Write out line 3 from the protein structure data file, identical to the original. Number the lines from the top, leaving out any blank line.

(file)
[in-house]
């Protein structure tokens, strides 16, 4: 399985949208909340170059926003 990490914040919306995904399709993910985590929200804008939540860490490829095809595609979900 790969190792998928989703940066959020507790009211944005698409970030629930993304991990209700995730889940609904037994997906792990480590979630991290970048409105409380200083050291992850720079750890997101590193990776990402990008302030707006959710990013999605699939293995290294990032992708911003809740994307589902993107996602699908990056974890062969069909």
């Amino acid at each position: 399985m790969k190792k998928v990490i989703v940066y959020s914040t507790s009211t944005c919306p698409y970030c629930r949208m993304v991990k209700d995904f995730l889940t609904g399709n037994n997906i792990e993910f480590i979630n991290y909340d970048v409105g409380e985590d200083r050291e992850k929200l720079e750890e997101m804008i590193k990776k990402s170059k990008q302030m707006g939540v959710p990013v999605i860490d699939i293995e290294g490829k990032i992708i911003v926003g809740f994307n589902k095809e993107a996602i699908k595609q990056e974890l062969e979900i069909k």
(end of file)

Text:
């Amino acid at each position: 399985m790969k190792k998928v990490i989703v940066y959020s914040t507790s009211t944005c919306p698409y970030c629930r949208m993304v991990k209700d995904f995730l889940t609904g399709n037994n997906i792990e993910f480590i979630n991290y909340d970048v409105g409380e985590d200083r050291e992850k929200l720079e750890e997101m804008i590193k990776k990402s170059k990008q302030m707006g939540v959710p990013v999605i860490d699939i293995e290294g490829k990032i992708i911003v926003g809740f994307n589902k095809e993107a996602i699908k595609q990056e974890l062969e979900i069909k």